In response to the violations regarding e-mail retention and review, PFA Security Asset Management, Inc. (PFA) has engaged Global Relay to provide e-mail archiving services for the firm. Accordingly keywords have been established to flag e-mails for review. A random sampling of e-mails not containing keywords also will be flagged and reviewed. Reviews will be performed approximately monthly by our Chief Compliance Officer and results documented and memorialized at PFA's Operations Committee Meetings. Emails requiring further review with a representative will also be documented.

This Corrective Action is submitted by the Respondent. It does not constitute factual or legal findings by FINRA, nor does it reflect the views of FINRA, or its staff. .

In accordance with the terms of the AWC, FINRA imposed upon PFA a Censure and a $20,000 fine.

Bill Singer's Comment

FINRA AWCs permit the attachment of a Corrective Action Statement to demonstrate the steps taken by a respondent to prevent future misconduct subject to the understanding that such an attachment may not deny the charges or make any statement that is inconsistent with the AWC. Further the Corrective Action Statement does not constitute factual or legal findings by FINRA, nor does it reflect the views of FINRA or its staff.

What are we to make of PFA's Corrective Action Statement? For starters, the member firm has engaged a third-party service provider for email archiving and the firm intends to use keywords and random sampling to flag and review emails. And the reason that such a statement was necessary was what?  Why was it not simply enough -- simply good enough, at that -- to just sign off on the AWC and not offer further comment?  

What happens if things don't pan out with Global Relay? Will FINRA cite to the Statement of Corrective Action in support of a harsher, subsequent regulatory response?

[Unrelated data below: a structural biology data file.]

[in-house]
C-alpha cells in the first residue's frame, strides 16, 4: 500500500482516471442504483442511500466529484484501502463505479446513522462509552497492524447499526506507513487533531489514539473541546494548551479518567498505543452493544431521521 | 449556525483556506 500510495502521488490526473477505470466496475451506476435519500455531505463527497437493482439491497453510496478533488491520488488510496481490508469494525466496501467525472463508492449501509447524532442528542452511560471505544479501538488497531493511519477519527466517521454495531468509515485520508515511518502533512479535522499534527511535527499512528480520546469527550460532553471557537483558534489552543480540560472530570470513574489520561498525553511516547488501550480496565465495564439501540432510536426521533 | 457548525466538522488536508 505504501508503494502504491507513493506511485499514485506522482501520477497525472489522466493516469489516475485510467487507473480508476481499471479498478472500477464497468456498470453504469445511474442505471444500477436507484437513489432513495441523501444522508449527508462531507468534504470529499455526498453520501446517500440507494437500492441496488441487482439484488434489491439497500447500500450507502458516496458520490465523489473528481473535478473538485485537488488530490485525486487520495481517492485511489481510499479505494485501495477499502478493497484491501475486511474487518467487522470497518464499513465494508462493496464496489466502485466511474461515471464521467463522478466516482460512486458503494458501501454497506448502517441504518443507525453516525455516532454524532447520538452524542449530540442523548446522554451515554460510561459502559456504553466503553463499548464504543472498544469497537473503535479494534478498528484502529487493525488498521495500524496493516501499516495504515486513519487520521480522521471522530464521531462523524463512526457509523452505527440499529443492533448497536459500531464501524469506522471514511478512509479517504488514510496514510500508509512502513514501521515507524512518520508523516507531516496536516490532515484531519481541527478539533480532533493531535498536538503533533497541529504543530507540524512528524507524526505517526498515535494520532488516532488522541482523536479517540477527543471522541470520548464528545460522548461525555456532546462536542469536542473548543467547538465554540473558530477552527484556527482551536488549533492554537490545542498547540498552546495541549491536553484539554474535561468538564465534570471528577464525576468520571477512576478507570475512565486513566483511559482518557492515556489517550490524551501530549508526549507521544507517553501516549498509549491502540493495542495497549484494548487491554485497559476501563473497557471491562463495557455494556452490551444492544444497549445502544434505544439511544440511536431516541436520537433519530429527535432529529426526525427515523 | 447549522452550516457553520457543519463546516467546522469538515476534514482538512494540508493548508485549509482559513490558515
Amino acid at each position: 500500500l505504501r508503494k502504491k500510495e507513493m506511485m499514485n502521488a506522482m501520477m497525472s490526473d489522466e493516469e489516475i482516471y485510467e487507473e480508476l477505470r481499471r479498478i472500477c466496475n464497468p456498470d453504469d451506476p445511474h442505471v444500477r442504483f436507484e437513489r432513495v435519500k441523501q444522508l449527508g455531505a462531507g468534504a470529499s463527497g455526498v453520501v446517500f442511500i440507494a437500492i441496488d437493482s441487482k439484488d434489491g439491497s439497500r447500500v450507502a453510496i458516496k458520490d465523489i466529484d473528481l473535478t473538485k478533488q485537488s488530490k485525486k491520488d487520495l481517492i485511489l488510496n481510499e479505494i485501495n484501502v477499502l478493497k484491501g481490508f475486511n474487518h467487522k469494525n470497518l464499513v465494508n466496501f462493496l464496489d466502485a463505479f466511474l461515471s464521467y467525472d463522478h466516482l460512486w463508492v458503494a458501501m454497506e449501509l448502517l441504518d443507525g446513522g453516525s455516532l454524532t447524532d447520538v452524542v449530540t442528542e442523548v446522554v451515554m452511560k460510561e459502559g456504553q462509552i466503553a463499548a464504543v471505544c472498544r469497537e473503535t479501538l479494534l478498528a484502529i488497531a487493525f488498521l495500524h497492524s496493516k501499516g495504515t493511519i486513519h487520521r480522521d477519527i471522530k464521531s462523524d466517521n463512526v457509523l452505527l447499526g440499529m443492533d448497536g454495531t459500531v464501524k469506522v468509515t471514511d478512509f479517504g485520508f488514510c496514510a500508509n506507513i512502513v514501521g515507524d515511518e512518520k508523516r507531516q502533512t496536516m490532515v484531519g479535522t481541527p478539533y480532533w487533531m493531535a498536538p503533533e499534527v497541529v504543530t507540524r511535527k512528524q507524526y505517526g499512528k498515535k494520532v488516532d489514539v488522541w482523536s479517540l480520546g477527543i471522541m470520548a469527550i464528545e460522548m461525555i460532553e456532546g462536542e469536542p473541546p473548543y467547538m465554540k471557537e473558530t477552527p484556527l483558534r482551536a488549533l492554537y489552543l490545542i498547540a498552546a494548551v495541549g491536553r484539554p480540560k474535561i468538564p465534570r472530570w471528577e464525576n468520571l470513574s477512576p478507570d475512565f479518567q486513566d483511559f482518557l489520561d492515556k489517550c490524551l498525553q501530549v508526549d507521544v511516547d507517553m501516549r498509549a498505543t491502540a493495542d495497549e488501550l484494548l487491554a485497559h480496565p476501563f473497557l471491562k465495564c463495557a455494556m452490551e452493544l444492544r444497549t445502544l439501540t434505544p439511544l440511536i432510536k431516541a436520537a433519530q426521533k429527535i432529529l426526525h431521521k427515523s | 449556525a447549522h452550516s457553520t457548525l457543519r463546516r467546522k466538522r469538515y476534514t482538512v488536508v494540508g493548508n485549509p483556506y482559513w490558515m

What exactly is meant by the CCO's "approximately" monthly review? Is that more frequently than every calendar month . . . or is that less frequently? Again, how will FINRA respond if the review occurs every fifth or sixth week?

I am no fan of Corrective Action Statements and rarely, if ever, advocate their use.  Given that the premise of an AWC is a settlement made without admitting or denying the findings, barring extreme circumstances, I don't understand why anyone would prepare a statement that tends to typically make admissions, promises to correct situations that have not necessarily been acknowledged, and, in the end, simply draws more undesired attention to the matter. If you feel compelled to attach a Corrective Action Statement, then you may want to pause before signing the AWC and ask yourself if you might not be better advised to argue your case before a Hearing Panel and, if necessary, on appeal afterwards.  

If you conclude that the costs and/or risks of contesting the charges aren't worth it, then just sign the damn AWC and get over it. There's no need whatsoever to engage in a post-game, public analysis. Some think that this after-the-fact statement gives you a parting shot at unfair regulation or an opportunity to put your own spin on the matter. I would suggest that you simply avoid the temptation. Keep in mind that a Corrective Action Statement may actually set you and your firm up for heavier sanctions down the road if you acknowledge wrongdoing and propose a set of remedial actions.  If during subsequent examinations, a regulator finds that you engaged in similar misconduct to that discussed in the statement, or, it is alleged that you failed to  implement the promised revised policies and procedures, your own words may prove blunt instruments used to beat you into submission. Notwithstanding my opinion, PFA apparently determined that it was advisable to submit a Corrective Action Statement.

All of which leads us to today's musical interlude. A no-brainer. Dipping back to 2000, we have the punk rock band Honor System and their ever-so appropriate song "The Blaming Game."